The late Clive James, from his final book The Fire of Joy, out tomorrow:
My understanding of what a poem is has been formed over a lifetime by the memory of the poems I love; the poems, or fragments of poems, that got into my head seemingly of their own volition, despite all the contriving powers of my natural idleness to keep them out. I discovered early on that a scrap of language can be like a tune in that respect: it gets into your head no matter what. In fact, I believe, that is the true mark of poetry: you remember it despite yourself.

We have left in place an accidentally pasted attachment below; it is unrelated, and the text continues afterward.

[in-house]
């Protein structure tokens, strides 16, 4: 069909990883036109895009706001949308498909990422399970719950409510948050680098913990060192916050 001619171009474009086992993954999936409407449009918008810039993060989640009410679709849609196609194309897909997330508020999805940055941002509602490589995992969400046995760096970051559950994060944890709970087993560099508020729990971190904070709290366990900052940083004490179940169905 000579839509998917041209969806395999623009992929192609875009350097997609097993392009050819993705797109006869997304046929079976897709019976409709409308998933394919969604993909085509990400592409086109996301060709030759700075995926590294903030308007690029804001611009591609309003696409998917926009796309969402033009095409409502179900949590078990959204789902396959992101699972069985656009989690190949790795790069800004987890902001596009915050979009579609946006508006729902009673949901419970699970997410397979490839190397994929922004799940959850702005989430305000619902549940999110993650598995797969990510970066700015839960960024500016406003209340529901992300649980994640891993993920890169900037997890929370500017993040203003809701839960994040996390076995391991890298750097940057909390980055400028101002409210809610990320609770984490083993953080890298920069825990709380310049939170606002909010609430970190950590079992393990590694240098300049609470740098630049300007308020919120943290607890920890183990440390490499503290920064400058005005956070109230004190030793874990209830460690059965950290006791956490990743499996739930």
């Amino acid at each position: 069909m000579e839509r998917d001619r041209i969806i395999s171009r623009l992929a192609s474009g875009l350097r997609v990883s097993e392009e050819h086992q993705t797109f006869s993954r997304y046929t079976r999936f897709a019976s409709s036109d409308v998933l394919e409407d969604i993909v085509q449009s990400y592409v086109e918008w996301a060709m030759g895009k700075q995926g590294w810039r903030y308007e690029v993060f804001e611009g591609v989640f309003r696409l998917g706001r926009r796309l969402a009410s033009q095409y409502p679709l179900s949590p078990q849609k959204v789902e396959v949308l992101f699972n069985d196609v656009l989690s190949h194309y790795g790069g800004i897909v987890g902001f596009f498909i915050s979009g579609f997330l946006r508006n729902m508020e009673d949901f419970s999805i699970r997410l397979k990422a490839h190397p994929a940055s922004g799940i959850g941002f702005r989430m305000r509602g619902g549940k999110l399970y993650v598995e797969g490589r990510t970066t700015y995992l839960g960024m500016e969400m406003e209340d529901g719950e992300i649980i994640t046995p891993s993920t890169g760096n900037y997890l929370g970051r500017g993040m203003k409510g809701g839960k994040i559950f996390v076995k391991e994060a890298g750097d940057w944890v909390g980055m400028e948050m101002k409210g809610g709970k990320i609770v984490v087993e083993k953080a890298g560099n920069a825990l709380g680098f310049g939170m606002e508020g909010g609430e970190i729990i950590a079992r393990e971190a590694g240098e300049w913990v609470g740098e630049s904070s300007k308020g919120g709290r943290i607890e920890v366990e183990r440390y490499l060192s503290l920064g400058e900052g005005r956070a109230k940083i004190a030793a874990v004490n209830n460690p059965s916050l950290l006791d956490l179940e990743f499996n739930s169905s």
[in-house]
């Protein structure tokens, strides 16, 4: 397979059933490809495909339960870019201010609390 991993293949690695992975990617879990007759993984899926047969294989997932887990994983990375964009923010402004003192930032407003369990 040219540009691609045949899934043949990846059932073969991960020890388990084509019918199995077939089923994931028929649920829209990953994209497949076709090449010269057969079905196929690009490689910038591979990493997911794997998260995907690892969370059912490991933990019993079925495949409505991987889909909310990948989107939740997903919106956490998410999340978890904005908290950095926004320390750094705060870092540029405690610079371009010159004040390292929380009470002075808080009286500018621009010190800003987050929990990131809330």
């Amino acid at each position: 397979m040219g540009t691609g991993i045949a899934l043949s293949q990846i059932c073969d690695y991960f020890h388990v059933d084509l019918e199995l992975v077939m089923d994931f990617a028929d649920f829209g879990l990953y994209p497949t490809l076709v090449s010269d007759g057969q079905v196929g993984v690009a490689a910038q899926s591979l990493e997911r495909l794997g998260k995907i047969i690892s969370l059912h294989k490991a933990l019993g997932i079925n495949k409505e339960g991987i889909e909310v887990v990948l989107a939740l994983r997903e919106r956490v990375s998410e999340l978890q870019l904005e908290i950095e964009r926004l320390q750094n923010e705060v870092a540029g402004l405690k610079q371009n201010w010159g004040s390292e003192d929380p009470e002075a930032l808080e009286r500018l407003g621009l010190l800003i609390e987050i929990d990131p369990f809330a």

And here’s James, reading his transcendent “Japanese Maple,” written after he was diagnosed with leukemia.